Site orientation and landscaping have a large impact on how energy-efficient a home will be. The sun is the main source of heat in all homes. By looking at how houses receive sunlight, site orientation can help optimize how much solar energy is available to heat a house.
Features that help to conserve the natural environment of a home or development site include:
- Orienting lots to best manage energy and light from the sun
- Planning land use that preserves the natural environment and minimizes disturbance
- Designing the site to minimize erosion, paved surfaces and runoff
- Preserving and protecting trees and natural vegetation
(“Residential Buildings: Site Design”. Energy Efficiency and Renewable Energy. Accessed 25 March 2009.)
If possible, the longer axis of the building, also known as the ridge line, should be oriented running east/west. By facing the ridge line in that direction, the longer dimension of your home faces sunny south. The optimum position for maximum solar benefits is true south but you can vary the orientation within 20 degrees of that direction with minimal effect.
In most parts of the U.S., however, just making the building the right shape, properly placing its windows and pointing it in the right direction can cut the building's total energy use by 30 percent- 40 percent at no extra cost.
Areas which are most frequently used should be located on the longer, south side of the building, where sunlight can enter through windows in the south side, high clerestories windows or skylights. The shorter east/west side reduces the amount of surface area exposed to the sun and cuts down of heat gain.
Landscape features such as trees, rocky outcroppings, small hills or water can impact how a home performs.
Become familiar with the prevailing winds and the pattern of air movement on a property - this knowledge will help you use trees and other natural features to direct summer breezes into the house while channeling cold winter winds away from it.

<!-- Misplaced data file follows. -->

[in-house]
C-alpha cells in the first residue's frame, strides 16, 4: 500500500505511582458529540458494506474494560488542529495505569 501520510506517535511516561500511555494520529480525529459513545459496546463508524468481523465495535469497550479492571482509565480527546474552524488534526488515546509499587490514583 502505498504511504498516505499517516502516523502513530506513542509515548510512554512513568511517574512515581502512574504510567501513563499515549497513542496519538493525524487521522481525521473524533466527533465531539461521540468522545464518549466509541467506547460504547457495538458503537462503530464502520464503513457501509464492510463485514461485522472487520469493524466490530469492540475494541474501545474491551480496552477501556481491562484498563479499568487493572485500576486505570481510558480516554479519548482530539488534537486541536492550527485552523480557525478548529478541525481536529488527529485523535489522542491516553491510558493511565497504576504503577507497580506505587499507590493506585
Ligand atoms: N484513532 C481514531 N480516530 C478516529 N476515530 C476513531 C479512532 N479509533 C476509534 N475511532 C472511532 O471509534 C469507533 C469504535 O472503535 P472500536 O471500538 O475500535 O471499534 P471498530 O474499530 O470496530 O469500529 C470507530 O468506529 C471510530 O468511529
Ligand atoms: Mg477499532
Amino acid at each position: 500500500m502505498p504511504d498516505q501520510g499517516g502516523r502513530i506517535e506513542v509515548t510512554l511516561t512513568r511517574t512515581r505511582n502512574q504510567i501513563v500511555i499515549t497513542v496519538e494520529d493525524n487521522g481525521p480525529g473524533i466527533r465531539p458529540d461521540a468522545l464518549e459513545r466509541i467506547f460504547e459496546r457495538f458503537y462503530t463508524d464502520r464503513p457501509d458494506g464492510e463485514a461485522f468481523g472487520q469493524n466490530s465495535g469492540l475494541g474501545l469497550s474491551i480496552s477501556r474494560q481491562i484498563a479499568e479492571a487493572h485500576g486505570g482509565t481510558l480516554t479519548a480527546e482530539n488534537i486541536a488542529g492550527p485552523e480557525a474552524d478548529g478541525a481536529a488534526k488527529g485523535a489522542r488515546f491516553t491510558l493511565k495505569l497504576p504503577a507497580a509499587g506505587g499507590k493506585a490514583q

- Evergreen trees or a sheltering hilly outcropping on the north can buffer winter winds and harsh weather.
- Deciduous trees placed on the south and east or west can shade a home in the summer before dropping their leaves in the winter to let the sunlight into a home.
(“Passive Solar Design – Proper Orientation”. Consumer Energy Commission: California Energy Commission. Accessed 25 March 2009.)
Roofs with overhangs should shade and protect windows and doors and be sized to account for differences in the angles of the sun during the winter and summer months. Overhangs may take the form of eaves, porches, or other design features such as awnings, pergolas, or trellises. (A helpful passive solar overhang calculator based on the latitude and longitude of a home can be found here.)
Reliance on any form of shading is not nearly as important when windows with a low solar-heat-gain coefficient are used. Using a low-solar-gain low-E coating results in great energy cost reductions for air conditioning, even with no shading. This is because the glazing itself provides the necessary control of solar radiation, so shading measures become less important in terms of energy use. However, in homes designed for passive solar heating, overhangs help to control seasonal heat gain and a low SHGC can be detrimental.
For a description of the interactions between window performance and shading, see the Efficient Windows Collaborative Web site at www.efficientwindows.org.
(“Building America Best Practices Series: Volume 3”. U.S. Department of Energy, August 2005. pp. DES-24. Accessed 17 June 2009.)
Passive Solar Design
This link is to a EERE fact sheet and includes information on what to consider, costs, window selection, overhangs, and helpful diagrams.
Passive Solar Overhang Calculations
A person with basic contruction knowledge can properly design an overhang to take advantage of solar gain in the winter and have proper shading to reduce solar radiation in the summer. (The latitude and longitude for the home is needed for this calculation and can be found using various search engines, such as google.)